I learned that I really love science stories to which I can bring a human element. I also discovered a fascination with the brain - a terrain that science has not managed to fully map. We have a better notion of how the universe works than how the brain does. I learned that memories are carried on neurons and when you recall a memory, a little electrical synapse occurs. The science of the brain - moreover memory - is exquisite and spellbinding.




More importantly, I thought a lot about the meaning of memory. We really are described by memories, personally and collectively. Our own memories shape us. What we remember of those passed shapes them. It is really quite a powerful thing, both in social contexts and in how each person sees themselves. Did you know that each time you recall a memory, you recall it in a different way - each time! In terms of history, that's an astounding thing to think about. Can we ever get to the truth or reality? It's a big concept. I'm still mourning my mother (maybe we never stop) and I find that the memories I have of her, little inconsequential moments, fiery moments, her singing and dancing, cooking, working, fussing at me.... I love having all these things. They are vitally important, I would even say critical. When we lose memories we are lost. I love having all the adventures I've had, because one day when I'm an old woman, I can sit in a rocking chair and remember my life... if I'm lucky enough to hold onto the memories.



Maggie Steber is a documentary photographer known for her humanistic stories of people and cultures in crisis. She has worked in 62 countries, and worked for over 25 years in Haiti, publishing a book with Aperture entitled DANCING ON FIRE: Photographs from Haiti. She has also produced significant bodies of work on Native Americans and memory loss.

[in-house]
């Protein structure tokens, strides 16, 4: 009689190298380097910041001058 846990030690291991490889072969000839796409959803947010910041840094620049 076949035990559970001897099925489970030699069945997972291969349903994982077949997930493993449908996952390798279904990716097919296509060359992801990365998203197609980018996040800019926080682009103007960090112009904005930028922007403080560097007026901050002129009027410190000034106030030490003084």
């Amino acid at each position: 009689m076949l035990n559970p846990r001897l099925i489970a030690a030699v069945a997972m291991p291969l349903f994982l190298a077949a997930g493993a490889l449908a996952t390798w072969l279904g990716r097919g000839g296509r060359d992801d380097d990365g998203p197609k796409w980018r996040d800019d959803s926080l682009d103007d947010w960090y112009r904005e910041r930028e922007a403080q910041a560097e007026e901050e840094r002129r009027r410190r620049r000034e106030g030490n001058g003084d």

She has worked as a contract photographer for Newsweek Magazine, a photo editor for Associated Press and the Director Of Photography/Asst. Managing Editor for Photography and Features at The Miami Herald. She has served as a judge for numerous photographic competitions, including the World Press Photo Foundation and iPOY competition. Steber has taught workshops such as the World Press Photo Joop Swart Master Class, the Foundry Workshops, and at the International Center of Photography in New York City.

Her awards and honors include:

Pulitzer Prize for News Coverage, The Elian Gonzalez Story, Miami Herald 2001; The Leica Medal of Excellence; First Prize Spot News World Press Photo Foundation News; First Prize Magazine Documentary in Pictures of the Year (iPOY); Oliver Rebbot Award Best Photographic Coverage from Abroad; The Medal of Honor for Distinguished Service to Journalism from University of Missouri; Alicia Patterson Foundation grant; Ernst Haas Grant; Knight Foundation Grant

Exhibitions/Collections Samples:

Library of Congress American Women Photographers Collection; Pingyao and Lianjhou Photo Festivals, China; Visa Pour L’Image, Perpignan; Jardins du Luxumbourg, Paris; Smithsonian Institution Exhibition/Collections; New Orleans Museum of Art (Art of Caring, traveling exhibition) and collection.

To view samples of her work go here:


1This week's post was a guest interview by Erin Brethauer, a staff photographer at the Asheville Citizen-Times in North Carolina. Originally from Milwaukee, Wisconsin, she graduated with an English degree from Marquette University and a photography minor from the Milwaukee Institute of Art and Design in 2005. Since then she has interned with the Eau Claire Leader-Telegram (WI), The Morning News (SC), the Milwaukee Art Museum and has worked with the Associated Press. She started at the Citizen-Times in 2007. See her work at